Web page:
Lawsuit alleging child sexual abuse filed against Archdiocese of Denver
At least one lawsuit alleging child sexual abuse by Catholic clergy has been filed in Colorado following the passage of a new law last year.
Colorado resident Brian Barzee sued the Roman Catholic Archdiocese of Denver on Monday alleging sexual exploitation and abuse by a former priest while at St. Andrew’s Preparatory Seminary in Denver. Barzee’s complaint was filed under Senate Bill 21-88, which passed last year and came into effect on January 1.
Under the new law, survivors of child sexual abuse for whom the civil statute of limitations has already expired have three years to sue their abusers and the public or private institutions that have turned a blind eye to the abuse.
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Colorado law previously required survivors to sue for child sexual abuse within six years of their 18th birthday. But the SB-88 created a new way for people already over the age of 24 to sue for incidents that began as early as 1960.
“It is only because of this new law that each of us will one day have a voice against our violators,” Barzee said at a press conference in November, announcing his intention to press charges once. the law entered into force. He was joined by his lawyer, Michael Nimmo of Denver.
The alleged perpetrator was named in the report
Father James Moreno, who was named in Barzee’s trial, has been identified in a December 2020 Report released by the Colorado Attorney General’s Office following an earlier October 2019 report detailing child sexual abuse by Roman Catholic clergy.
According to the report, Moreno allegedly sexually assaulted a boy in 9th grade in college after a substantial amount of grooming – a term used to describe the manipulative behavior used by sex offenders to gain access to a victim – during the boy’s first year in St. Andrew’s Seminary Preparatory High School. Before the anonymous victim was 18, Moreno allegedly assaulted him more than 60 times. The alleged abuses described in the Attorney General’s report occurred from 1978 to 1980.
Moreno’s abuse of Barzee, meanwhile, is believed to have occurred from 1978 to 1982. Barzee claims Moreno sexually assaulted him hundreds of times. As part of his grooming of Barzee, Moreno would give him “special treatment” and take him to see movies, on fishing and camping trips, and on trips to Camp Saint Mallow in Estes Park, according to the lawsuit. At the time, Moreno was working as a spiritual director for St. Andrew’s.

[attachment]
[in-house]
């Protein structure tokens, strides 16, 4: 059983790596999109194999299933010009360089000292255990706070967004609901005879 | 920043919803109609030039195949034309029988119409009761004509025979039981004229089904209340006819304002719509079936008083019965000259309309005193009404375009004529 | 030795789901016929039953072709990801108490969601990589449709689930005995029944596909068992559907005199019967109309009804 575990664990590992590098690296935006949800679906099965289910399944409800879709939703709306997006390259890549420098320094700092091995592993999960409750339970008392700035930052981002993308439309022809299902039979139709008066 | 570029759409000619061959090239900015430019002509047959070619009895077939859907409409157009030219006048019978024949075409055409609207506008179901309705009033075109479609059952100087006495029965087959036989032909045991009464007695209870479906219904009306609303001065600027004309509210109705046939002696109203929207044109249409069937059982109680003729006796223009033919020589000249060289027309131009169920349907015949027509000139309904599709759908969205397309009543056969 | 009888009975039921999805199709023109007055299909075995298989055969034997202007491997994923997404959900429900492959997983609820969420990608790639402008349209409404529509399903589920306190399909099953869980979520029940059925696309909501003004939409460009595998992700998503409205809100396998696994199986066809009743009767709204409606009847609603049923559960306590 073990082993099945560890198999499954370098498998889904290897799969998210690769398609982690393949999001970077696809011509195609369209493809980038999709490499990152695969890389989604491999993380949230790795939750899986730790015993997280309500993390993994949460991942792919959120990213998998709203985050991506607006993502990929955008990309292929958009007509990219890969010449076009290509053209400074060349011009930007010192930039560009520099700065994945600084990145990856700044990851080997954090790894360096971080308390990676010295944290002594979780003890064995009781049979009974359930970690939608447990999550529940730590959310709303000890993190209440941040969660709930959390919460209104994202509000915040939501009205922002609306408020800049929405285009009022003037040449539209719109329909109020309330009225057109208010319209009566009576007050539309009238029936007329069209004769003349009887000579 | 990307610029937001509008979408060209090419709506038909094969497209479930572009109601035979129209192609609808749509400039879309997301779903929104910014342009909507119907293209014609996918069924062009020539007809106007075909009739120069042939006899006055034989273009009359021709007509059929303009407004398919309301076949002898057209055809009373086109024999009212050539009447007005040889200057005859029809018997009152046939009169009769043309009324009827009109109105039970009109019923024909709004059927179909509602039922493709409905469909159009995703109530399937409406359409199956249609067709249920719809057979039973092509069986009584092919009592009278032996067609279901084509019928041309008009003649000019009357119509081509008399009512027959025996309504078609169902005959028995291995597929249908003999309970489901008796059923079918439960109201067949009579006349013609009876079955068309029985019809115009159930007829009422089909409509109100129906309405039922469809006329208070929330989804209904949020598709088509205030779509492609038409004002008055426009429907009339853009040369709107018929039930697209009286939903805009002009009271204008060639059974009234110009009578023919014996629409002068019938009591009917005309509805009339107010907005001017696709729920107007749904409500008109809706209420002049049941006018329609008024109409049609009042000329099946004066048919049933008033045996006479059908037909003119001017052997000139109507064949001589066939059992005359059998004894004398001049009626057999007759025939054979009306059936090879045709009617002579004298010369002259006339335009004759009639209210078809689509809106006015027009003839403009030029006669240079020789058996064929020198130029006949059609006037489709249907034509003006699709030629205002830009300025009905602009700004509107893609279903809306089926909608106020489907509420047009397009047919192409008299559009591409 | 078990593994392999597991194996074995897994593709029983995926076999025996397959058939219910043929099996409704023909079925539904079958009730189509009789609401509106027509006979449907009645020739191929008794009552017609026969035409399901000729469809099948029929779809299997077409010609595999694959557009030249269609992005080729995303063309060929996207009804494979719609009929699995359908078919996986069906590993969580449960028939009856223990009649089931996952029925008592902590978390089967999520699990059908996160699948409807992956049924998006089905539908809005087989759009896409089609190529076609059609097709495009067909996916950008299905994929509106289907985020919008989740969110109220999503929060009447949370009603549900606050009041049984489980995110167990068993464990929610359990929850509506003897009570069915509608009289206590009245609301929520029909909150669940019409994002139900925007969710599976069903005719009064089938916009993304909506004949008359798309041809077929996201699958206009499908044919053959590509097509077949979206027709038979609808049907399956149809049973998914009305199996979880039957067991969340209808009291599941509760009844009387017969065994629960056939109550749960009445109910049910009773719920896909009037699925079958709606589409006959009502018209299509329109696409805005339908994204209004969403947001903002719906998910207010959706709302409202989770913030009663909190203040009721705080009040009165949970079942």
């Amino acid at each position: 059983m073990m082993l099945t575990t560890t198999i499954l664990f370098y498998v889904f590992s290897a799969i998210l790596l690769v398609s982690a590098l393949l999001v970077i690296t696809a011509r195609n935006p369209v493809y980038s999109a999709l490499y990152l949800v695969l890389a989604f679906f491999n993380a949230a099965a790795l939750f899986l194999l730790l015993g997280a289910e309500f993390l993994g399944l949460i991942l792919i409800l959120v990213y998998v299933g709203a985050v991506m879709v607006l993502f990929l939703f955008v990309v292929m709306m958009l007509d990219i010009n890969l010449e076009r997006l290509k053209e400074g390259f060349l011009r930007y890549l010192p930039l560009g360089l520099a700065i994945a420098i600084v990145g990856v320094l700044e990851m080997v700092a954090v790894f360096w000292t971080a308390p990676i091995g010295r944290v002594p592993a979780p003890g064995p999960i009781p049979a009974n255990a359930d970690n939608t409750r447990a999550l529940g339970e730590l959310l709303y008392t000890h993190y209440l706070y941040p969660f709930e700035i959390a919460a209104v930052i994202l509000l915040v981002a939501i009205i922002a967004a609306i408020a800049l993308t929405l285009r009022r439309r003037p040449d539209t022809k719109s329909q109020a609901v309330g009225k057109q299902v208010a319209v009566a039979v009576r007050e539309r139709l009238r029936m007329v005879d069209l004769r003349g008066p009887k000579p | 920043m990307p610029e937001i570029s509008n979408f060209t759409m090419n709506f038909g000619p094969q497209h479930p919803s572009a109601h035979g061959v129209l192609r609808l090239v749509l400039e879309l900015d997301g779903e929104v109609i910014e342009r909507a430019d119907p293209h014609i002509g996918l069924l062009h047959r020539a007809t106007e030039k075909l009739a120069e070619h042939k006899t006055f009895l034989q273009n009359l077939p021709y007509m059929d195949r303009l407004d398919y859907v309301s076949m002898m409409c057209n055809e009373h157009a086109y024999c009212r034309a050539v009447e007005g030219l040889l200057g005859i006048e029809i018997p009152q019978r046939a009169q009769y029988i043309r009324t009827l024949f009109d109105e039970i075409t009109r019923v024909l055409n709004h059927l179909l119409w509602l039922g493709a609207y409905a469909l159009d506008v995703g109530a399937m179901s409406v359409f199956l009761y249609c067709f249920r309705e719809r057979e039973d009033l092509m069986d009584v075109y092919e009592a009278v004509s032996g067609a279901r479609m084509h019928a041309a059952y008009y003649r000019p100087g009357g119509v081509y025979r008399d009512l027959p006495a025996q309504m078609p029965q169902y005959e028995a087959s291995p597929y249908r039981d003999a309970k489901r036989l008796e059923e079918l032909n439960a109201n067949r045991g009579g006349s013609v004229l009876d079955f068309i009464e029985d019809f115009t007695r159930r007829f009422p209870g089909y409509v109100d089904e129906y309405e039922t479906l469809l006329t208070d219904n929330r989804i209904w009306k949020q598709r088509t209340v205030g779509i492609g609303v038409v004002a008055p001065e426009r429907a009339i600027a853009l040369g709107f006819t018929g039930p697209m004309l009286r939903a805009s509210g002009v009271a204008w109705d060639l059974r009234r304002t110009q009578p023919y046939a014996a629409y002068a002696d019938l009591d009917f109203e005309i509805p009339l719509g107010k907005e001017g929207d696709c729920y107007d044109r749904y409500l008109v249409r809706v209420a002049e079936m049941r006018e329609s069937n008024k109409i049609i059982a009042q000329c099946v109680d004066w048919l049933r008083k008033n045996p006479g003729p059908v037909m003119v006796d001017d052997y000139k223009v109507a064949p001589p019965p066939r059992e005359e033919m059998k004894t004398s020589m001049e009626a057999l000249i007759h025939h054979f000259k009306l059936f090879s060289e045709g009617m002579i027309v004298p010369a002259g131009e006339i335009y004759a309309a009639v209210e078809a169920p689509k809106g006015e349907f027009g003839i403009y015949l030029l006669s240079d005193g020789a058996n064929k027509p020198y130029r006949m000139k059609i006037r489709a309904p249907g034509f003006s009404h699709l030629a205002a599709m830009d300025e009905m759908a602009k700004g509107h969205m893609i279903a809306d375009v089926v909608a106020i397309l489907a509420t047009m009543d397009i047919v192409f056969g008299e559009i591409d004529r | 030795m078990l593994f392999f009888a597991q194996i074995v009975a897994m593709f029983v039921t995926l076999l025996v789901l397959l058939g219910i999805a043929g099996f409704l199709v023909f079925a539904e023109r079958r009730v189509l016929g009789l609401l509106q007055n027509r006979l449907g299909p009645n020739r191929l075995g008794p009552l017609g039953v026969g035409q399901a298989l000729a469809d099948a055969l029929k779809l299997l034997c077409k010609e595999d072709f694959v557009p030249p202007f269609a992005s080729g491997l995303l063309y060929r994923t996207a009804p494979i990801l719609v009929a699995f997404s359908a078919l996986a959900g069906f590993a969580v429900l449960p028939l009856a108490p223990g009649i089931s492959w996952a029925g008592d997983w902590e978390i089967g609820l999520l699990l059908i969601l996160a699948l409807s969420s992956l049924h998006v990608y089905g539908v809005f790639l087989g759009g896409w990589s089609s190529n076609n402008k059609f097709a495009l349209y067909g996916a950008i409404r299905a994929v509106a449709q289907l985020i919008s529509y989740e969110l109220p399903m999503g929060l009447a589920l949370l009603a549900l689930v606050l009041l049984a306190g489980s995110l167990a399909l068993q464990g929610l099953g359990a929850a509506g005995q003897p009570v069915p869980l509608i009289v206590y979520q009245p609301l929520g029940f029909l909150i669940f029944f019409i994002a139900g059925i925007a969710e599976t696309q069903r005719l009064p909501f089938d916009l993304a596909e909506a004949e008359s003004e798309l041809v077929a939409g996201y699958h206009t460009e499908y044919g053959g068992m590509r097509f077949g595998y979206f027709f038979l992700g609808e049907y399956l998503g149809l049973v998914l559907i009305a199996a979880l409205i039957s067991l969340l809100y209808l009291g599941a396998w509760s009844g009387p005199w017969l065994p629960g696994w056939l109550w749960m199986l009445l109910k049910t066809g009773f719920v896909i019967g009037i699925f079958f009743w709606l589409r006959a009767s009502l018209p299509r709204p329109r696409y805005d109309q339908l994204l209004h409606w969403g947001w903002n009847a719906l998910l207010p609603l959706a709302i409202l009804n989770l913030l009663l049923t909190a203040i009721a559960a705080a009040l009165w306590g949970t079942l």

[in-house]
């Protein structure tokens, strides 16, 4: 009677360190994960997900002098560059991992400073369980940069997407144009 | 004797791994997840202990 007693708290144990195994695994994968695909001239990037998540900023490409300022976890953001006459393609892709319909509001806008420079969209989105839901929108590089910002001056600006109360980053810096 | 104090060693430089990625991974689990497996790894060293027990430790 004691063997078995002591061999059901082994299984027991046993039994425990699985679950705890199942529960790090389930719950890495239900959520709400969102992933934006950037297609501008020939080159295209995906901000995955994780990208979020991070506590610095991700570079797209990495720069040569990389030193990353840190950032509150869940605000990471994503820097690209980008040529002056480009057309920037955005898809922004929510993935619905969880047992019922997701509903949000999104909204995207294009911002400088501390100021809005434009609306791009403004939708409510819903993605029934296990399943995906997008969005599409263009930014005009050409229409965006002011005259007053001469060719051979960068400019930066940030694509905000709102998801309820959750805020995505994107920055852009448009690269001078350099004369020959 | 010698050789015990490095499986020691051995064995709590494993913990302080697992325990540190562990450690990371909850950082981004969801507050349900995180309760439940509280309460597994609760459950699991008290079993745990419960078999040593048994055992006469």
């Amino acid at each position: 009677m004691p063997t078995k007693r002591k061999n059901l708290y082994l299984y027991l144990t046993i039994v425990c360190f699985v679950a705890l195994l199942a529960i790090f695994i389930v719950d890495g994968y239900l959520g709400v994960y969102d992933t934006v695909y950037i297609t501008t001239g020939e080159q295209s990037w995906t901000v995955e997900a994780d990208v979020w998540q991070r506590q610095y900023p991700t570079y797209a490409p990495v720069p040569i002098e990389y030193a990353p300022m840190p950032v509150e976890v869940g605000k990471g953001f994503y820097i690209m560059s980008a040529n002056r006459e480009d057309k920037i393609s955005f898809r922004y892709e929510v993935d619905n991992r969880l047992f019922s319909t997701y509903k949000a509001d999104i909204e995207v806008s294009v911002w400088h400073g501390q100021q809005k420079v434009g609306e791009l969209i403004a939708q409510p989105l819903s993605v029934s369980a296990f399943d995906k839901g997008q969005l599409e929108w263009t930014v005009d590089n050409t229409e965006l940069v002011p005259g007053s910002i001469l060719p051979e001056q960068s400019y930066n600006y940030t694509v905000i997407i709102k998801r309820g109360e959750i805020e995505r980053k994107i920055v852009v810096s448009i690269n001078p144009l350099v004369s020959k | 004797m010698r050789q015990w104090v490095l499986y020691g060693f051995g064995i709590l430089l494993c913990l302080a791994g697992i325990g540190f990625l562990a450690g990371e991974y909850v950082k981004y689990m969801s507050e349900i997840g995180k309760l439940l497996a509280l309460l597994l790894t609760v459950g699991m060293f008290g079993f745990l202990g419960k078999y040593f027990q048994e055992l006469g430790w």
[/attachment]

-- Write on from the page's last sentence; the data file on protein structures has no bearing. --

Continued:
Moreno’s alleged abuse included fondling Barzee’s genitals, forcing him to perform oral sex on Moreno, and forcible rape of Barzee with other unidentified priests. The lawsuit also claims that Moreno gave Barzee alcohol, marijuana and sedatives.
“Father Moreno established, supervised and participated in activities and programs involving underage children enrolled in St. Andrews, and engaging with underage children was an integral part of his job,” the lawsuit said. “Therefore, he was an adult placed in a position of responsibility, trust and supervision of minors registered at St. Andrew’s.”
In late 2019, the unidentified victim of abuse described in the Attorney General’s 2020 report contacted the Independent Reconciliation and Reparations Program established by the Three Catholic Dioceses of Colorado. The IRRP – which paid compensation to eligible victims of child sexual abuse – was created in October 2019the same month, the Colorado attorney general’s office released its original report on clergy sexual abuse.
In addition to this reparations program, which was in effect from 2019 to 2020, the Archdiocese of Denver also funded a reparations program from 2006 to 2008, according to spokesperson Mark Haas.
“Even though the most recent official program has ended, the Archdiocese is committed to continuing to work with all who have come forward, and we have,” Haas wrote in an email. The two programs paid compensation to a total of more than 115 victims who received an average of $ 142,000 each, Haas said, adding that the amount of compensation varied depending on the circumstances.
Haas declined to make a statement about Barzee’s trial until the Archdiocese finished considering it.